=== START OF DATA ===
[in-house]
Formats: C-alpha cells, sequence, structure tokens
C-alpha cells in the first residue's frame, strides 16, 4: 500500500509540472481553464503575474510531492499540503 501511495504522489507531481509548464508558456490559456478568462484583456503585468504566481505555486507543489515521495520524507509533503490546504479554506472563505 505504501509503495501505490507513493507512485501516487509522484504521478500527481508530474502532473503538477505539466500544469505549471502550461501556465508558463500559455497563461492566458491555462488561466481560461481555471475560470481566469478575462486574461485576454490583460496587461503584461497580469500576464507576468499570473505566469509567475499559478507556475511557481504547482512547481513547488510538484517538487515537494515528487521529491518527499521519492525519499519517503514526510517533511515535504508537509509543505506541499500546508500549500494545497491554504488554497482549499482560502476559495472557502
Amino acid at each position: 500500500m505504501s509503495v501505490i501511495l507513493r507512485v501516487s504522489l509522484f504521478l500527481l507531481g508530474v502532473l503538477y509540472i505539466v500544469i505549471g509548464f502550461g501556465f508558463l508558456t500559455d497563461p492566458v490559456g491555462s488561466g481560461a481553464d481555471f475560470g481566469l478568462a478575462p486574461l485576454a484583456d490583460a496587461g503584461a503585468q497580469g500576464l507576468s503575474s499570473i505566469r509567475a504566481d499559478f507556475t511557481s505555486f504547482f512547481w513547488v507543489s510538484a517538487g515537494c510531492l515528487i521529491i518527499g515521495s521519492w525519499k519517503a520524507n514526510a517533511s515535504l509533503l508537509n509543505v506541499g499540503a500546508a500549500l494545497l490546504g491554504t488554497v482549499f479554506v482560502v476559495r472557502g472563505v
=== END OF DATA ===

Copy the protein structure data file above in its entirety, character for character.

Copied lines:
[in-house]
Formats: C-alpha cells, sequence, structure tokens
C-alpha cells in the first residue's frame, strides 16, 4: 500500500509540472481553464503575474510531492499540503 501511495504522489507531481509548464508558456490559456478568462484583456503585468504566481505555486507543489515521495520524507509533503490546504479554506472563505 505504501509503495501505490507513493507512485501516487509522484504521478500527481508530474502532473503538477505539466500544469505549471502550461501556465508558463500559455497563461492566458491555462488561466481560461481555471475560470481566469478575462486574461485576454490583460496587461503584461497580469500576464507576468499570473505566469509567475499559478507556475511557481504547482512547481513547488510538484517538487515537494515528487521529491518527499521519492525519499519517503514526510517533511515535504508537509509543505506541499500546508500549500494545497491554504488554497482549499482560502476559495472557502
Amino acid at each position: 500500500m505504501s509503495v501505490i501511495l507513493r507512485v501516487s504522489l509522484f504521478l500527481l507531481g508530474v502532473l503538477y509540472i505539466v500544469i505549471g509548464f502550461g501556465f508558463l508558456t500559455d497563461p492566458v490559456g491555462s488561466g481560461a481553464d481555471f475560470g481566469l478568462a478575462p486574461l485576454a484583456d490583460a496587461g503584461a503585468q497580469g500576464l507576468s503575474s499570473i505566469r509567475a504566481d499559478f507556475t511557481s505555486f504547482f512547481w513547488v507543489s510538484a517538487g515537494c510531492l515528487i521529491i518527499g515521495s521519492w525519499k519517503a520524507n514526510a517533511s515535504l509533503l508537509n509543505v506541499g499540503a500546508a500549500l494545497l490546504g491554504t488554497v482549499f479554506v482560502v476559495r472557502g472563505v